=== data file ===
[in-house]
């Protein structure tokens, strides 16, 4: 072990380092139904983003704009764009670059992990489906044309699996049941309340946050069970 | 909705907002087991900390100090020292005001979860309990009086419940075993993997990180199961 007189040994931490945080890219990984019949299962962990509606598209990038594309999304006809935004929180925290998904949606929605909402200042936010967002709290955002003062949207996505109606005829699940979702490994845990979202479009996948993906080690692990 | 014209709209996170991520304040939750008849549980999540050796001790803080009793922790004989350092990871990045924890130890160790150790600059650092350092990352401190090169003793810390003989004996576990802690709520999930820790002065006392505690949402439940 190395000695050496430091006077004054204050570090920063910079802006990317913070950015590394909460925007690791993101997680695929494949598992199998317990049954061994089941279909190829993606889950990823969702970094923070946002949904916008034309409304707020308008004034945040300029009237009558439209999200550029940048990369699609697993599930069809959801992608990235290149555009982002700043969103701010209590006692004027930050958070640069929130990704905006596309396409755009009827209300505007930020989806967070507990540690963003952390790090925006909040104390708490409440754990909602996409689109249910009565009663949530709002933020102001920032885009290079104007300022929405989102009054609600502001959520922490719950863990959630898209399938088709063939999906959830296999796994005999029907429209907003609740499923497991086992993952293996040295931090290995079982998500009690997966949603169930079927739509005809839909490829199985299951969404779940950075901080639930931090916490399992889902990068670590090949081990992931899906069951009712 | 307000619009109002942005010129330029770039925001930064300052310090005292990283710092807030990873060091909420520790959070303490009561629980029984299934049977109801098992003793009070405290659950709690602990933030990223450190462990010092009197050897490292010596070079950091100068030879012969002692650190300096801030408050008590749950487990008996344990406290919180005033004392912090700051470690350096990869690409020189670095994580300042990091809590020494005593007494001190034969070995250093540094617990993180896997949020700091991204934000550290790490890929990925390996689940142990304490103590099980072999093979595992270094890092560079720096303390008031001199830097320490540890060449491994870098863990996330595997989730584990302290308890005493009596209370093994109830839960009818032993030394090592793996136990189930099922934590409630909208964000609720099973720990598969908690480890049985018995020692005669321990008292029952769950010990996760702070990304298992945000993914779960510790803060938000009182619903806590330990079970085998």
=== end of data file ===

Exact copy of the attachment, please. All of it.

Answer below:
[in-house]
């Protein structure tokens, strides 16, 4: 072990380092139904983003704009764009670059992990489906044309699996049941309340946050069970 | 909705907002087991900390100090020292005001979860309990009086419940075993993997990180199961 007189040994931490945080890219990984019949299962962990509606598209990038594309999304006809935004929180925290998904949606929605909402200042936010967002709290955002003062949207996505109606005829699940979702490994845990979202479009996948993906080690692990 | 014209709209996170991520304040939750008849549980999540050796001790803080009793922790004989350092990871990045924890130890160790150790600059650092350092990352401190090169003793810390003989004996576990802690709520999930820790002065006392505690949402439940 190395000695050496430091006077004054204050570090920063910079802006990317913070950015590394909460925007690791993101997680695929494949598992199998317990049954061994089941279909190829993606889950990823969702970094923070946002949904916008034309409304707020308008004034945040300029009237009558439209999200550029940048990369699609697993599930069809959801992608990235290149555009982002700043969103701010209590006692004027930050958070640069929130990704905006596309396409755009009827209300505007930020989806967070507990540690963003952390790090925006909040104390708490409440754990909602996409689109249910009565009663949530709002933020102001920032885009290079104007300022929405989102009054609600502001959520922490719950863990959630898209399938088709063939999906959830296999796994005999029907429209907003609740499923497991086992993952293996040295931090290995079982998500009690997966949603169930079927739509005809839909490829199985299951969404779940950075901080639930931090916490399992889902990068670590090949081990992931899906069951009712 | 307000619009109002942005010129330029770039925001930064300052310090005292990283710092807030990873060091909420520790959070303490009561629980029984299934049977109801098992003793009070405290659950709690602990933030990223450190462990010092009197050897490292010596070079950091100068030879012969002692650190300096801030408050008590749950487990008996344990406290919180005033004392912090700051470690350096990869690409020189670095994580300042990091809590020494005593007494001190034969070995250093540094617990993180896997949020700091991204934000550290790490890929990925390996689940142990304490103590099980072999093979595992270094890092560079720096303390008031001199830097320490540890060449491994870098863990996330595997989730584990302290308890005493009596209370093994109830839960009818032993030394090592793996136990189930099922934590409630909208964000609720099973720990598969908690480890049985018995020692005669321990008292029952769950010990996760702070990304298992945000993914779960510790803060938000009182619903806590330990079970085998």